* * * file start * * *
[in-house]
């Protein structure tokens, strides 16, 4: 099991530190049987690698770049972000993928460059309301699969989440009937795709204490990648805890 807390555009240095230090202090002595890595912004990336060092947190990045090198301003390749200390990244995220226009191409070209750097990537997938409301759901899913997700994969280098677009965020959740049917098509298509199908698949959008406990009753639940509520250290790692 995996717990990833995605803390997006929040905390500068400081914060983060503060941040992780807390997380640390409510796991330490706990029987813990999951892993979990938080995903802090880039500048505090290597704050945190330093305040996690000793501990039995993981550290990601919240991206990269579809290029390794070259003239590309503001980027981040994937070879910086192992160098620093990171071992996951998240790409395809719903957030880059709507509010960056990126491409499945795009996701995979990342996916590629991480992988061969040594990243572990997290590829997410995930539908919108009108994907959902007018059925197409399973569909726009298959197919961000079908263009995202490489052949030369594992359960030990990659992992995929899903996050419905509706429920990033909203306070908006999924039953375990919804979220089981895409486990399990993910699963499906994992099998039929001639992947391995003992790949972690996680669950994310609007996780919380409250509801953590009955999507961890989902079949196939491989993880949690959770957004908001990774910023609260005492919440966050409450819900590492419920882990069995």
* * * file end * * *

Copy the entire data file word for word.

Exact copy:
[in-house]
């Protein structure tokens, strides 16, 4: 099991530190049987690698770049972000993928460059309301699969989440009937795709204490990648805890 807390555009240095230090202090002595890595912004990336060092947190990045090198301003390749200390990244995220226009191409070209750097990537997938409301759901899913997700994969280098677009965020959740049917098509298509199908698949959008406990009753639940509520250290790692 995996717990990833995605803390997006929040905390500068400081914060983060503060941040992780807390997380640390409510796991330490706990029987813990999951892993979990938080995903802090880039500048505090290597704050945190330093305040996690000793501990039995993981550290990601919240991206990269579809290029390794070259003239590309503001980027981040994937070879910086192992160098620093990171071992996951998240790409395809719903957030880059709507509010960056990126491409499945795009996701995979990342996916590629991480992988061969040594990243572990997290590829997410995930539908919108009108994907959902007018059925197409399973569909726009298959197919961000079908263009995202490489052949030369594992359960030990990659992992995929899903996050419905509706429920990033909203306070908006999924039953375990919804979220089981895409486990399990993910699963499906994992099998039929001639992947391995003992790949972690996680669950994310609007996780919380409250509801953590009955999507961890989902079949196939491989993880949690959770957004908001990774910023609260005492919440966050409450819900590492419920882990069995």